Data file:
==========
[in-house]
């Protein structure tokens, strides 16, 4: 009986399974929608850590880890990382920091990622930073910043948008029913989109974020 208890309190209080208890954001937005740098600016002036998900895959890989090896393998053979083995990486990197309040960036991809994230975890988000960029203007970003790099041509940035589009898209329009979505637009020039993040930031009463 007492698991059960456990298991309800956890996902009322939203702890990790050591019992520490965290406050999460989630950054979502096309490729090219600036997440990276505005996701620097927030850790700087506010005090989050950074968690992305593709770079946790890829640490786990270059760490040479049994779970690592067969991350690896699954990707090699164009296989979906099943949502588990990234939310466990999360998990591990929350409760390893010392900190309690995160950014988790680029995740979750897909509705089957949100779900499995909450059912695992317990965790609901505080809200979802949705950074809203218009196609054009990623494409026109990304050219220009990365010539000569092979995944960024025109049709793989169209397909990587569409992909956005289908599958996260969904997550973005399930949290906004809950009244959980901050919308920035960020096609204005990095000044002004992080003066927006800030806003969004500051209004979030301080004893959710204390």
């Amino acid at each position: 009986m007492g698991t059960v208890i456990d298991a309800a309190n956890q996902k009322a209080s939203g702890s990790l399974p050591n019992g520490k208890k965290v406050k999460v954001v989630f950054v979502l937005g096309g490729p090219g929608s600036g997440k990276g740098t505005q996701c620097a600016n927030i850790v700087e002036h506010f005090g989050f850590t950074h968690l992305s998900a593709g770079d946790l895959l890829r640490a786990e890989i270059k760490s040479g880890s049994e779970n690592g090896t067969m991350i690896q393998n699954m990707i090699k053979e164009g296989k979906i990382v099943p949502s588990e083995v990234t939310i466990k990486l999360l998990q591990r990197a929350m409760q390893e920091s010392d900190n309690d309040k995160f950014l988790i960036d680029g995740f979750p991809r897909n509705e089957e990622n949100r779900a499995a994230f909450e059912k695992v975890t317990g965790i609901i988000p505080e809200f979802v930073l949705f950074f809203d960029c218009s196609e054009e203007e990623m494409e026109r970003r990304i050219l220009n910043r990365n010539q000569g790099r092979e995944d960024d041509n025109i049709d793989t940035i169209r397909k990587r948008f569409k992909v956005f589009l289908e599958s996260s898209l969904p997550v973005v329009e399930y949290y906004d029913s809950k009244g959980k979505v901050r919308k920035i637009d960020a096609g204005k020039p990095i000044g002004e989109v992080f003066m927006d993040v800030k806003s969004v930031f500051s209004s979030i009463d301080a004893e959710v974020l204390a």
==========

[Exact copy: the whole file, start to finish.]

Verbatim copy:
[in-house]
């Protein structure tokens, strides 16, 4: 009986399974929608850590880890990382920091990622930073910043948008029913989109974020 208890309190209080208890954001937005740098600016002036998900895959890989090896393998053979083995990486990197309040960036991809994230975890988000960029203007970003790099041509940035589009898209329009979505637009020039993040930031009463 007492698991059960456990298991309800956890996902009322939203702890990790050591019992520490965290406050999460989630950054979502096309490729090219600036997440990276505005996701620097927030850790700087506010005090989050950074968690992305593709770079946790890829640490786990270059760490040479049994779970690592067969991350690896699954990707090699164009296989979906099943949502588990990234939310466990999360998990591990929350409760390893010392900190309690995160950014988790680029995740979750897909509705089957949100779900499995909450059912695992317990965790609901505080809200979802949705950074809203218009196609054009990623494409026109990304050219220009990365010539000569092979995944960024025109049709793989169209397909990587569409992909956005289908599958996260969904997550973005399930949290906004809950009244959980901050919308920035960020096609204005990095000044002004992080003066927006800030806003969004500051209004979030301080004893959710204390």
């Amino acid at each position: 009986m007492g698991t059960v208890i456990d298991a309800a309190n956890q996902k009322a209080s939203g702890s990790l399974p050591n019992g520490k208890k965290v406050k999460v954001v989630f950054v979502l937005g096309g490729p090219g929608s600036g997440k990276g740098t505005q996701c620097a600016n927030i850790v700087e002036h506010f005090g989050f850590t950074h968690l992305s998900a593709g770079d946790l895959l890829r640490a786990e890989i270059k760490s040479g880890s049994e779970n690592g090896t067969m991350i690896q393998n699954m990707i090699k053979e164009g296989k979906i990382v099943p949502s588990e083995v990234t939310i466990k990486l999360l998990q591990r990197a929350m409760q390893e920091s010392d900190n309690d309040k995160f950014l988790i960036d680029g995740f979750p991809r897909n509705e089957e990622n949100r779900a499995a994230f909450e059912k695992v975890t317990g965790i609901i988000p505080e809200f979802v930073l949705f950074f809203d960029c218009s196609e054009e203007e990623m494409e026109r970003r990304i050219l220009n910043r990365n010539q000569g790099r092979e995944d960024d041509n025109i049709d793989t940035i169209r397909k990587r948008f569409k992909v956005f589009l289908e599958s996260s898209l969904p997550v973005v329009e399930y949290y906004d029913s809950k009244g959980k979505v901050r919308k920035i637009d960020a096609g204005k020039p990095i000044g002004e989109v992080f003066m927006d993040v800030k806003s969004v930031f500051s209004s979030i009463d301080a004893e959710v974020l204390a």